And no, our frames will not have a "made in Italy" sticker and we won't be vague about the country of origin. I believe we'll produce the best frame in the world, so why hide it? It will be designed in Switzerland and the Netherlands, and manufactured in China.

P.S. I know that this blog will open up a debate including politics, and that it will likely go into a direction of "China is bad", "the US isn't really a democracy either", "watch your mouth, Frenchie", etc. So it would have been easier not to write this blog and just go ahead and do what the rest of the industry does without comment. But how open would that be?

Comments & Questions

Count me among those who don't particularly care about country of origin for bike frames. I agree that being transparent about sourcing is preferable to trying to hide it with branding. However, I'll admit that I did appreciate the Canadian presence of Cervélo.
Post #1 of 5. Posted by on 16-Apr-2012 10:37:46 GMT in reply to blog [0<--30]
I am a huge fan of overseas production, as it allows me to be able to afford to race bicycles. But from a business standpoint, I think making stuff in China exudes a certain amount of confidence in a company's own ability to innovate.

While no new development in this industry has a particularly long shelf-life, there seems to be a consensus that producing overseas all but guarantees other brands will be integrating any killer feature within the calendar year. Firms that manufacture outside the Far East get a little bit longer—Zipp was a real innovator a few years ago with wider rim widths less sidewind-susceptible profiles that are just filtering out to the wider market.

I'm not saying Zipp is any less innovative for protecting their R&D investment with North American production, but there's some swagger in dropping a new idea off in China. It's like saying "go ahead and fire up those photocopiers, boys—we'll have something even better next year".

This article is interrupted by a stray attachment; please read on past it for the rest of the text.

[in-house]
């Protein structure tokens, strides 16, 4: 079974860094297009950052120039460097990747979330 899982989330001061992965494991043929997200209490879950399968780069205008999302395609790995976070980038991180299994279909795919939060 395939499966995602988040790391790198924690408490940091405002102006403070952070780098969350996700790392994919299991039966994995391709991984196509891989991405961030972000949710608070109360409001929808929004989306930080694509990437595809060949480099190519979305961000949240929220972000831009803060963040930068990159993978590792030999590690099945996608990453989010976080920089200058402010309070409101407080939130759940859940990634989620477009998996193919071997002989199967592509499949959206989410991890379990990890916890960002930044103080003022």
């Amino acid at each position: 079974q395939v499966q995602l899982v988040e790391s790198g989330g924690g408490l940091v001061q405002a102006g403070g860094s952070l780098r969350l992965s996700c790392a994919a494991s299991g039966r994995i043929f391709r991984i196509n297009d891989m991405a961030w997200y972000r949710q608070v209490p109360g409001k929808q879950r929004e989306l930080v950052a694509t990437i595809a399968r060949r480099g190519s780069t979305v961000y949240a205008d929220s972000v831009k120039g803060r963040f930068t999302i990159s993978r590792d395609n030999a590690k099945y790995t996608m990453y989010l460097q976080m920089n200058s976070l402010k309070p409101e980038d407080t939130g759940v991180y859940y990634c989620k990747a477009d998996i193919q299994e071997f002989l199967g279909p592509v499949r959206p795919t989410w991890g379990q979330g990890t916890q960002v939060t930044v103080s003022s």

Post #2 of 5. Posted by @Cyclocosm on 19-Apr-2012 12:58:39 GMT in reply to blog [0<--47]
Well, how big or small the issue of copycats is depends largely on the people you work with and their philosophy about how to treat their various customers. That said, I've never experienced much copy-catting from Chinese companies, it was usually the American and European companies doing the copying (and of course asking their Chinese factories to do the actual work).
Post #3 of 5. Posted by @gerardvroomen on 19-Apr-2012 21:11:23 GMT in reply to post #2 [47<--56]
I am in the market for a hard tail 29er. I own a carbon Epic FS 29er expert. Where was it made? Great bike by the way. I am impressed with Gerard's honesty... I ride a 2009 Cervelo road bike that I would not trade for any bike. So if the engineering is similar to my Cervelo and gives me the strength to weight advantage and handles similar...I am all in no matter where it is made. Just saying...

I hope it can rock the rock gardens in San Antonio Texas
Post #4 of 5. Posted by Cliff Pennington on 12-Jul-2012 00:02:09 GMT in reply to blog [0<--277]
Hello Cliff,
Thanks for your mail and your interest in "rocking" one of our bikes. We should have the first test bikes on the ground in the next two weeks. We have Mellow Johnnys Bike shop in Texas that will work with us and we will probably add a second one soon to it. Looking forward for your feedback after the ride.
Post #5 of 5. Posted by Andy Kessler on 16-Jul-2012 03:53:33 GMT in reply to post #4 [277<--279]